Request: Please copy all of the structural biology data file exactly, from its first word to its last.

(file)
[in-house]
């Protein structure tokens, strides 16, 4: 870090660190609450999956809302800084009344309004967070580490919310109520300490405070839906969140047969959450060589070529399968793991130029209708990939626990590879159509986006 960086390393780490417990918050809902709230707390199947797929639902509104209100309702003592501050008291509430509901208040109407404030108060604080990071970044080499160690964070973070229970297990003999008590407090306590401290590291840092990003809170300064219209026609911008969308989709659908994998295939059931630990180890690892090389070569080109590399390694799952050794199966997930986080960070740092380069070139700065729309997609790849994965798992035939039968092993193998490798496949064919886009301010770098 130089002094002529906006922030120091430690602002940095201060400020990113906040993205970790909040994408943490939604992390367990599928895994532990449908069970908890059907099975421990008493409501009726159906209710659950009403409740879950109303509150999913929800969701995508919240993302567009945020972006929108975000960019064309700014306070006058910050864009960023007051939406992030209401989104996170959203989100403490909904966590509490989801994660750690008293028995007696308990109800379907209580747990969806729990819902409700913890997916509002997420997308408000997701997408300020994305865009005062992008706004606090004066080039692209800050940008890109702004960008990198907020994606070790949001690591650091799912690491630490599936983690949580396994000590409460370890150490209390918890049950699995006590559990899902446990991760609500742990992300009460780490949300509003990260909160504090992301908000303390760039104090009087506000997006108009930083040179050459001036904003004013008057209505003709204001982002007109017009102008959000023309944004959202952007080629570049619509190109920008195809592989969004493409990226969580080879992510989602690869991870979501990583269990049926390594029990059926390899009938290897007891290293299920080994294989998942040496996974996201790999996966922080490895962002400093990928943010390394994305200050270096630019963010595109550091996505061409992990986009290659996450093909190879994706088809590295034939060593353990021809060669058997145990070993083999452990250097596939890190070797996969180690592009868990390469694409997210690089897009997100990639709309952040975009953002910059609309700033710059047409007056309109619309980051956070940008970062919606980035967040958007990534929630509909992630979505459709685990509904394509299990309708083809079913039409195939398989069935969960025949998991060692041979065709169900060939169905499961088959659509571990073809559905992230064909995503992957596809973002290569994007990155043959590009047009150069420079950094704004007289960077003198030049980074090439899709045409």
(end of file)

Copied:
[in-house]
């Protein structure tokens, strides 16, 4: 870090660190609450999956809302800084009344309004967070580490919310109520300490405070839906969140047969959450060589070529399968793991130029209708990939626990590879159509986006 960086390393780490417990918050809902709230707390199947797929639902509104209100309702003592501050008291509430509901208040109407404030108060604080990071970044080499160690964070973070229970297990003999008590407090306590401290590291840092990003809170300064219209026609911008969308989709659908994998295939059931630990180890690892090389070569080109590399390694799952050794199966997930986080960070740092380069070139700065729309997609790849994965798992035939039968092993193998490798496949064919886009301010770098 130089002094002529906006922030120091430690602002940095201060400020990113906040993205970790909040994408943490939604992390367990599928895994532990449908069970908890059907099975421990008493409501009726159906209710659950009403409740879950109303509150999913929800969701995508919240993302567009945020972006929108975000960019064309700014306070006058910050864009960023007051939406992030209401989104996170959203989100403490909904966590509490989801994660750690008293028995007696308990109800379907209580747990969806729990819902409700913890997916509002997420997308408000997701997408300020994305865009005062992008706004606090004066080039692209800050940008890109702004960008990198907020994606070790949001690591650091799912690491630490599936983690949580396994000590409460370890150490209390918890049950699995006590559990899902446990991760609500742990992300009460780490949300509003990260909160504090992301908000303390760039104090009087506000997006108009930083040179050459001036904003004013008057209505003709204001982002007109017009102008959000023309944004959202952007080629570049619509190109920008195809592989969004493409990226969580080879992510989602690869991870979501990583269990049926390594029990059926390899009938290897007891290293299920080994294989998942040496996974996201790999996966922080490895962002400093990928943010390394994305200050270096630019963010595109550091996505061409992990986009290659996450093909190879994706088809590295034939060593353990021809060669058997145990070993083999452990250097596939890190070797996969180690592009868990390469694409997210690089897009997100990639709309952040975009953002910059609309700033710059047409007056309109619309980051956070940008970062919606980035967040958007990534929630509909992630979505459709685990509904394509299990309708083809079913039409195939398989069935969960025949998991060692041979065709169900060939169905499961088959659509571990073809559905992230064909995503992957596809973002290569994007990155043959590009047009150069420079950094704004007289960077003198030049980074090439899709045409």